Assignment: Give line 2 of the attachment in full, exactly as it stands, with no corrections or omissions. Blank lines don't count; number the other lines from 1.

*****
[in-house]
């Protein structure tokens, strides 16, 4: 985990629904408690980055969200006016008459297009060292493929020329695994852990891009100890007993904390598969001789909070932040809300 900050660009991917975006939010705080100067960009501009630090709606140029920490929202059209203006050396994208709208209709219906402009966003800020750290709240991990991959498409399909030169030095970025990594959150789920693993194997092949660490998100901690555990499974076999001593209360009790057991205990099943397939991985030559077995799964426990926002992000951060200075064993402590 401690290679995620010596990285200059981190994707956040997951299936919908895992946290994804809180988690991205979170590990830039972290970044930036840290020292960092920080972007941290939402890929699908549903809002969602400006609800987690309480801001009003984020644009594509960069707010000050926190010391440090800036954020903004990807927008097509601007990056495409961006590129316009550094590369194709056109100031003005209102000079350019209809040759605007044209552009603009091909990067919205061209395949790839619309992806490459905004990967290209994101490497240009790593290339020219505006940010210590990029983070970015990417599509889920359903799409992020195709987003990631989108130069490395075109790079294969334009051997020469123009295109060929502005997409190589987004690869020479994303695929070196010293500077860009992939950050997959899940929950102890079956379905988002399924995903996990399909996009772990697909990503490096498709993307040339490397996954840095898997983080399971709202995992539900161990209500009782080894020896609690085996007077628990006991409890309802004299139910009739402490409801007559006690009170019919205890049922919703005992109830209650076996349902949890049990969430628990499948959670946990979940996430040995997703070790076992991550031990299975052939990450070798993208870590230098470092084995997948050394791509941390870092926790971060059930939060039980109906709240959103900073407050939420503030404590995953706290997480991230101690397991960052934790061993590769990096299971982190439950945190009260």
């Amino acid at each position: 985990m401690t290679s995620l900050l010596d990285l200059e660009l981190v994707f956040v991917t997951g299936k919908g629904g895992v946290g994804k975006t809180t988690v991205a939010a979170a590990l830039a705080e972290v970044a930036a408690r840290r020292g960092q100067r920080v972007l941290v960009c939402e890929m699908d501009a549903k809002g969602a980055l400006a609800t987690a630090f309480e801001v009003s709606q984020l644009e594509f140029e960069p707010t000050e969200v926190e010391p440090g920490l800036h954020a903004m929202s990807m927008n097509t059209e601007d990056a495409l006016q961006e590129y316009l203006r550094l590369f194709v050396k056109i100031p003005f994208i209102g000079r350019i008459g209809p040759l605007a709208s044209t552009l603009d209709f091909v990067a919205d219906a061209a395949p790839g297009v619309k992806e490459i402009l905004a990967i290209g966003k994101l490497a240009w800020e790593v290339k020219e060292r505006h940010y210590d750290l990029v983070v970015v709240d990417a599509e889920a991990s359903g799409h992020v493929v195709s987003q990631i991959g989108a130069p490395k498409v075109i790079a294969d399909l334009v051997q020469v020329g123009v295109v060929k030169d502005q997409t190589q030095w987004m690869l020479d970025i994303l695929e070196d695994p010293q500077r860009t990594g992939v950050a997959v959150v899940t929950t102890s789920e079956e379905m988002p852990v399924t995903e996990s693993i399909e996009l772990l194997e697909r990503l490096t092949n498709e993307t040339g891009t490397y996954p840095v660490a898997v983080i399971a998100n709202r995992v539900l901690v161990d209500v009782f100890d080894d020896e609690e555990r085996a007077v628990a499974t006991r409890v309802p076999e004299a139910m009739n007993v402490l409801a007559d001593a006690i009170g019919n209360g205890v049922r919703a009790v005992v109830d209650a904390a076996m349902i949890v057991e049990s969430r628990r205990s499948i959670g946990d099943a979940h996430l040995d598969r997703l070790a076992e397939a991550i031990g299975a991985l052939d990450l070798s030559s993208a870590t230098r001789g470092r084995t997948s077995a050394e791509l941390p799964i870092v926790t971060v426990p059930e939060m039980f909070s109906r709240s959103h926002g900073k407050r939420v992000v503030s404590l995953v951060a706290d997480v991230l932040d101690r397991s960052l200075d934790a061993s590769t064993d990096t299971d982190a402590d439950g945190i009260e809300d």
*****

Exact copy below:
């Protein structure tokens, strides 16, 4: 985990629904408690980055969200006016008459297009060292493929020329695994852990891009100890007993904390598969001789909070932040809300 900050660009991917975006939010705080100067960009501009630090709606140029920490929202059209203006050396994208709208209709219906402009966003800020750290709240991990991959498409399909030169030095970025990594959150789920693993194997092949660490998100901690555990499974076999001593209360009790057991205990099943397939991985030559077995799964426990926002992000951060200075064993402590 401690290679995620010596990285200059981190994707956040997951299936919908895992946290994804809180988690991205979170590990830039972290970044930036840290020292960092920080972007941290939402890929699908549903809002969602400006609800987690309480801001009003984020644009594509960069707010000050926190010391440090800036954020903004990807927008097509601007990056495409961006590129316009550094590369194709056109100031003005209102000079350019209809040759605007044209552009603009091909990067919205061209395949790839619309992806490459905004990967290209994101490497240009790593290339020219505006940010210590990029983070970015990417599509889920359903799409992020195709987003990631989108130069490395075109790079294969334009051997020469123009295109060929502005997409190589987004690869020479994303695929070196010293500077860009992939950050997959899940929950102890079956379905988002399924995903996990399909996009772990697909990503490096498709993307040339490397996954840095898997983080399971709202995992539900161990209500009782080894020896609690085996007077628990006991409890309802004299139910009739402490409801007559006690009170019919205890049922919703005992109830209650076996349902949890049990969430628990499948959670946990979940996430040995997703070790076992991550031990299975052939990450070798993208870590230098470092084995997948050394791509941390870092926790971060059930939060039980109906709240959103900073407050939420503030404590995953706290997480991230101690397991960052934790061993590769990096299971982190439950945190009260």